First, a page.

Sharon dissolves Israeli parliament

P By John Ward Anderson

prime Minister Ariel Sharon dissolved the Israeli parliament and called for early elections, giving up on attempts to form a new government with right-wing allies to replace his collapsed national unity coalition.

Sharon’s decision ended a week of political haggling that began when the Labor Party resigned Oct. 30 from his broad alliance, ostensibly over budget allocations. He tried to lure smaller ultranationalist and Orthodox Jewish parties to join his Likud Party in a narrow-based government. But Sharon said those parties made “unacceptable” demands that amounted to “blackmail” and “extortion,” leaving him six votes shy of a majority in the 120-member parliament.

Analysts said it was unlikely any progress could be made in resolving the Palestinian-Israeli conflict during an Israeli election campaign, meaning that contacts between the Israeli government and Yasser Arafat’s Palestinian Authority will likely be reduced, providing an opportunity for tension to rise and violence to continue.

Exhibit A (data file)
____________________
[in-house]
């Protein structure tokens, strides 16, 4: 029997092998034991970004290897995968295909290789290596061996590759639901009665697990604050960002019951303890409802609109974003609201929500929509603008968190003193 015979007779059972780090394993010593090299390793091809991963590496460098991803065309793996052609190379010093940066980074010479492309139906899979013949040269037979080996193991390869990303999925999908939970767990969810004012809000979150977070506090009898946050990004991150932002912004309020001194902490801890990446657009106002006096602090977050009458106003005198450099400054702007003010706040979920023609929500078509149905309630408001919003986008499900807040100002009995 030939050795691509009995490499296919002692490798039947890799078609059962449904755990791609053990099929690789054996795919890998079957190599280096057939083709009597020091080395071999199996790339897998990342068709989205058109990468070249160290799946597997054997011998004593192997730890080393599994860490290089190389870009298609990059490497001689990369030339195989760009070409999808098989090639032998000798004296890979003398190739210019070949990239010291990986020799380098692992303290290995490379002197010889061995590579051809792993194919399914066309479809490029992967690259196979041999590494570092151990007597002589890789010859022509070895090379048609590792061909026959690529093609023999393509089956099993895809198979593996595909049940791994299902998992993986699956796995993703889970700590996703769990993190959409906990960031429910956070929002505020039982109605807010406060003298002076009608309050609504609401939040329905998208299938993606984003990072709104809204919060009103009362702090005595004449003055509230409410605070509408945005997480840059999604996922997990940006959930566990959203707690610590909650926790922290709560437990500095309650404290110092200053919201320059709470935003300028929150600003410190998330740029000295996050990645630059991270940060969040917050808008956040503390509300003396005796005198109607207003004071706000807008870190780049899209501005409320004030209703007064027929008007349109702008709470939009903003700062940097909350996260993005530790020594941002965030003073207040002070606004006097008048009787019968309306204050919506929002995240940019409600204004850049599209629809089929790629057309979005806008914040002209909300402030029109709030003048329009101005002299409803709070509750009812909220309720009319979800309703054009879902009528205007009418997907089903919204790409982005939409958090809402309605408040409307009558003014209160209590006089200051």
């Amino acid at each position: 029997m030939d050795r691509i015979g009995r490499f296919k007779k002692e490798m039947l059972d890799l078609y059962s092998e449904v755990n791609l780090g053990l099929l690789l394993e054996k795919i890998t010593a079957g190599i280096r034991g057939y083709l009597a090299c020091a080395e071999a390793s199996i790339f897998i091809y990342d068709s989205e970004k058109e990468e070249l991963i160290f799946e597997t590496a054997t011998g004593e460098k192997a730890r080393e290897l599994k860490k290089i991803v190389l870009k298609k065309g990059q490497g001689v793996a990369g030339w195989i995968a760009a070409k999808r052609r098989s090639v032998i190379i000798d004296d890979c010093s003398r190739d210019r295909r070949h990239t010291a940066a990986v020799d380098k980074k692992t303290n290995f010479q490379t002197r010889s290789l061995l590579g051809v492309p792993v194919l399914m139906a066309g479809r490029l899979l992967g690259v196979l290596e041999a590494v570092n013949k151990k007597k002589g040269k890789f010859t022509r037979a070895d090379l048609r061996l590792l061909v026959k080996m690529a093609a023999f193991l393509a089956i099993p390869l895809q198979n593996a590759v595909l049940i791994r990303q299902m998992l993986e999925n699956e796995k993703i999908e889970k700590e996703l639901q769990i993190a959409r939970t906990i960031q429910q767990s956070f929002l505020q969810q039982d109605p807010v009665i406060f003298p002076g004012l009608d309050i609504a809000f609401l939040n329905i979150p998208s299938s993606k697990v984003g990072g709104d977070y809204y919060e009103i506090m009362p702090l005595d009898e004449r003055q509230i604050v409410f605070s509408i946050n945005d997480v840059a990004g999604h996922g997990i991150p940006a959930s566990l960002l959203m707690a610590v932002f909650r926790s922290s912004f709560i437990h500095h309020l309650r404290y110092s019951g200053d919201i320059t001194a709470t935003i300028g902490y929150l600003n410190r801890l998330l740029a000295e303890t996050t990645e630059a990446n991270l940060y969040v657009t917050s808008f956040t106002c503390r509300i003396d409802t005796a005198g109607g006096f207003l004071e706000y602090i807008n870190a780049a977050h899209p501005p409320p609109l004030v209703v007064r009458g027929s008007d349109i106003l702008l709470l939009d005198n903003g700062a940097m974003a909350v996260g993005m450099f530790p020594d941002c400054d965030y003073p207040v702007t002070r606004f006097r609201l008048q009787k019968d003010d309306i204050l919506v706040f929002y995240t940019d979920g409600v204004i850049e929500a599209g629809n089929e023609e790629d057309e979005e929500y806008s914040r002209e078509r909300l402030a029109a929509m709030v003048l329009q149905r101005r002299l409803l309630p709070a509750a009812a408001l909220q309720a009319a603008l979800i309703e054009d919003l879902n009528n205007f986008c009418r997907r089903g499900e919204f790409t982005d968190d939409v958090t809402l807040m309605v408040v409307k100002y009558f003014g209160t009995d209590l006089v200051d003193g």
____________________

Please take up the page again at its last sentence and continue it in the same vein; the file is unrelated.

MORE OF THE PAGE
“It’s going to be very dangerous,” said the Palestinian minister for local government and chief negotiator with the Israelis, Saeb Erekat. “The competition between (former prime minister Benjamin) Netanyahu and Sharon will translate into more Palestinian blood, more occupation and more incursions.”

The vote will be held Jan. 28. In the meantime, Sharon will head a caretaker government.

Sharon’s right-wing Likud Party has not yet set a date for its primary elections, but Sharon is expected to face a tough challenge from Netanyahu, who has been one of Sharon’s toughest critics from the right since Netanyahu became foreign minister in the caretaker government.